Sara Field was typical of a growing number of Americans who rejected the idea of marriage as a sacrament and for life. Field was willing to put her marriage asunder and set herself and her children adrift because her watchword was love. Although her husband had not committed a marital crime–adultery, desertion, non-support, or cruelty–Field no longer loved him. Moreover, she loved another man. Thus, she was willing to thwart her husband’s opposition to a divorce by seeking a migratory decree in Nevada.
Many Americans still opposed this kind of thinking. As a result, the great American divorce debate continued. Most of its themes were familiar ones. Was marriage a lifetime undertaking or was it a dissolvable contract? Should divorces be difficult or easy to obtain? Could uniform national divorce laws reduce the rising divorce rate? What actions would curb migratory divorces? What factors caused the rising divorce rate?
Certainly, a new morality seemed to be developing in the United States. As the first decade of the twentieth century came to a close, divorce appeared to be everywhere; it also seemed to have garnered widespread support.
The new morality that affected a wide spectrum of Americans was accompanied by a rising divorce rate. Regardless of how the divorce rate was computed, its overall pattern was the same: upwards. Whether the number of divorces between 1910 and the mid-1940s was compared with total population, married population, or marriages in a given year, the resulting ratio showed an ascending curve that surpassed the divorce rate in all other nations. The divorce rate was abnormally high after World War I, when hasty wartime marriages collapsed and others succumbed to war-related stresses, but it leveled off somewhat during the 1930s Depression when limited resources mitigated against divorce. In 1928, a year approximately midway between 1910 and 1945, slightly more than one of six marriages ended in divorce.
Most other trends held steady as well. Urban divorce rates continued to out-distance rural rates. The West’s divorce rate continued to exceed that of other regions. Women continued to obtain more divorces than men; in 1928, women received 71 percent of all divorces granted. And in that year, 47 percent of divorces were granted on the increasingly popular ground of cruelty, a charge women continued to use more than men.
Proponents of uniform divorce law kept the issue of migratory divorce in the public eye throughout the pre-World War II era. They discounted statistics indicating that only 3 to 20 percent of divorces were obtained in states other than the state of marriage and that only a few of these involved spouses who had purposely migrated to obtain a divorce. Instead, they talked in terms of an “exodus” of divorce-seekers from New York and an “interstate migration” of British Columbian divorce-seekers into Washington state.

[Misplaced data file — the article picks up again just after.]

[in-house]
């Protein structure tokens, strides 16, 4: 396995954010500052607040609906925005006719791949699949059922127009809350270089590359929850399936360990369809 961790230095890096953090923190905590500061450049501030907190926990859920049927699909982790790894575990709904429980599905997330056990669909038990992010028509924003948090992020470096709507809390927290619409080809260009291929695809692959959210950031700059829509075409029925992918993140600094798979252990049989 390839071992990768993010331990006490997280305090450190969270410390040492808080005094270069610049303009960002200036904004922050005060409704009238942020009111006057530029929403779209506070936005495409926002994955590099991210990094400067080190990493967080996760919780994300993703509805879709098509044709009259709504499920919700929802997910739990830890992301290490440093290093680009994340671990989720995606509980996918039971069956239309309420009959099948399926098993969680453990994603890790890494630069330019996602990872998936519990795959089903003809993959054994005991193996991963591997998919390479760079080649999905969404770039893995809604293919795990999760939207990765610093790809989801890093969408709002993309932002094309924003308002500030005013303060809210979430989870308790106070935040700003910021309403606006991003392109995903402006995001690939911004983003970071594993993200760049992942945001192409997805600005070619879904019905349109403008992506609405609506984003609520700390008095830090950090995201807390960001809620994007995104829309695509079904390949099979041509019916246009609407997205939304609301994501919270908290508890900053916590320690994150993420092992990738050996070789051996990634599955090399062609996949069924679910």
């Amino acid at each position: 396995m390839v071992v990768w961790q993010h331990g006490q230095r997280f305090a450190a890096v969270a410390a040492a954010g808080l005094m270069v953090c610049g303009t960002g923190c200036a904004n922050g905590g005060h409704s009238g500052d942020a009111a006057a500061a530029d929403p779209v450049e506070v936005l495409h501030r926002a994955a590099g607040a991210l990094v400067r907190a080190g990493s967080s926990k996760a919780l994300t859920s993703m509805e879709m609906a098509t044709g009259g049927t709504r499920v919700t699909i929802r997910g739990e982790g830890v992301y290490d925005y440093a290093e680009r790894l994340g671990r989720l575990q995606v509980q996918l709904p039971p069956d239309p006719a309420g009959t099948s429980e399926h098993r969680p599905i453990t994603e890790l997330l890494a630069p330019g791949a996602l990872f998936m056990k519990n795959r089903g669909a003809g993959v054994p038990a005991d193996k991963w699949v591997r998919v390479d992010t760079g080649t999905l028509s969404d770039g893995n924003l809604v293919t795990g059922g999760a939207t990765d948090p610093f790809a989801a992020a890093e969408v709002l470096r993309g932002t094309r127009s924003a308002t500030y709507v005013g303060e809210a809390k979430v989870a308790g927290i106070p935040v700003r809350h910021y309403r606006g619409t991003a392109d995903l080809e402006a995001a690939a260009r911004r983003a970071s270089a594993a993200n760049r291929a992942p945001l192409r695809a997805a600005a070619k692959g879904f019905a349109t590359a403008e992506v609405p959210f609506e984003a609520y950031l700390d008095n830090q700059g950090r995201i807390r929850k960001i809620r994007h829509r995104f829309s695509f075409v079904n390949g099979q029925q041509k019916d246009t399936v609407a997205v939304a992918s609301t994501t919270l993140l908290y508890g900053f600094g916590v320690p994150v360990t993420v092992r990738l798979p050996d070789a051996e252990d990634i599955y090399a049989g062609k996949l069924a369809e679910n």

Of course, Nevada was the most highly publicized destination for divorce-seekers. The state, and especially the city of Reno, soon gained a reputation as a jurisdiction that combined lax laws, leisure pursuits, and a pleasant climate. Reno began its rise to infamy as a divorce mill largely because of Nevada’s six-month residency requirement for citizenship, voting, and divorce, a provision intended to accommodate the needs of a highly mobile population of miners and entrepreneurs. In 1900, a well-known Englishman, Lord Russell, divorced his wife in Reno, married another woman, and was subsequently sued for adultery by his first wife. The resulting scandal drew widespread attention to Nevada’s lenient divorce laws.
Other well-known people soon took advantage of Nevada’s six month residency requirement and permissive grounds for divorce, including a broad, catch-all cruelty provision. In 1905, the ease of Reno divorce, at least for those who could afford to travel to Nevada and spend six months there, was brought to public attention by Laura B. Corey of Pittsburgh. Corey claimed that her wealthy husband was involved with a dancer. The resulting publicity catapulted Reno into the national spotlight.
Collusion
Collusion subverted the adversarial nature of divorce actions in which an innocent spouse sued a guilty spouse. Instead, couples who agreed between themselves to “sue” for divorce, usually also decided whether it would be more convenient and seemly if the wife or the husband was the plaintiff. They might also take into account the costs and amount of court time involved if one or the other initiated the suit. Because women received more divorces than men, it is reasonable to assume that in cases of collusion, couples agreed that wives should be the plaintiff more often than husbands. During the 1930s, a Richmond, Virginia, man who was considering divorce said as much: “Custom demanded, to a large extent, that the husband allow the wife to make the first move.”